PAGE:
Eighteen-year old sniper suspect Lee Malvo, (C), who was 17 at the time of the alleged crimes, appears in court during the trial of sniper suspect John Muhammad in Virginia Beach, Virginia, U.S., October 22, 2003. Davis Turner/Reuters, Featured Image
The board of the Association for Library Service to Children (ALSC), a division of the American Library Association, voted on Saturday (June 23) to rename its Laura Ingalls Wilder Award. The change comes after an investigation of the racism in the “Little House on the Prairie” author’s books.
The Washington Post notes that the critiques date back to at least the 1950s, when Wilder received the inaugural award in her name for her impact on children’s literature. The pushback largely focuses on the main characters’ thoughts about Indigenous and Black people. Based on Wilder’s own family living in the sparsely populated American Midwest, several characters say things like, “the only good Indian is a dead Indian.” The writer also described Native Americans as “wild” and animalistic. There is also a scene that shows the father of the protagonist performing in Blackface.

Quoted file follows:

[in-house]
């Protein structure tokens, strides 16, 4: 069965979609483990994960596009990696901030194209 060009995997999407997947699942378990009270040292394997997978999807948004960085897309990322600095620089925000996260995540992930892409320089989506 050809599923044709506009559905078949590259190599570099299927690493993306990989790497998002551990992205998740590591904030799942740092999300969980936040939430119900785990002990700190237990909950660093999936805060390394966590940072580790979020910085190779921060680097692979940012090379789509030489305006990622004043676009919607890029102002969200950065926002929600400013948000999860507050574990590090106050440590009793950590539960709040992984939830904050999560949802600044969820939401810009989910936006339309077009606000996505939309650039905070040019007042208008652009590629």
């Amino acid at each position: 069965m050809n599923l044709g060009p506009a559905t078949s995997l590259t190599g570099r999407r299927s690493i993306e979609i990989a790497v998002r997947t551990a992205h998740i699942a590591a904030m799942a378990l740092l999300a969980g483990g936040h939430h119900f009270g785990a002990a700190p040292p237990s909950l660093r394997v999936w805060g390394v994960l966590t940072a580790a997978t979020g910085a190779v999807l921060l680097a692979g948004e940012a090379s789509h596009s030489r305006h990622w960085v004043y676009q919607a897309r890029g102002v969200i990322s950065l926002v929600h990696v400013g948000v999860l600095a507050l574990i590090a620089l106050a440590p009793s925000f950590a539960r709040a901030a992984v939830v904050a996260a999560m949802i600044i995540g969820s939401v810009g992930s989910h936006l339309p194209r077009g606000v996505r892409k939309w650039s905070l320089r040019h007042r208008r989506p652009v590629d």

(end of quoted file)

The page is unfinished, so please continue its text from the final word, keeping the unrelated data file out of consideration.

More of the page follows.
The criticism motivated the ALSC to anannounceounce a task force to investigate its awards program, starting with the honor named after Wilder. It returned with a report last month that recommended changing the award title based on feedback from the ALSC’s community of librarians, parents, educators and other stakeholders.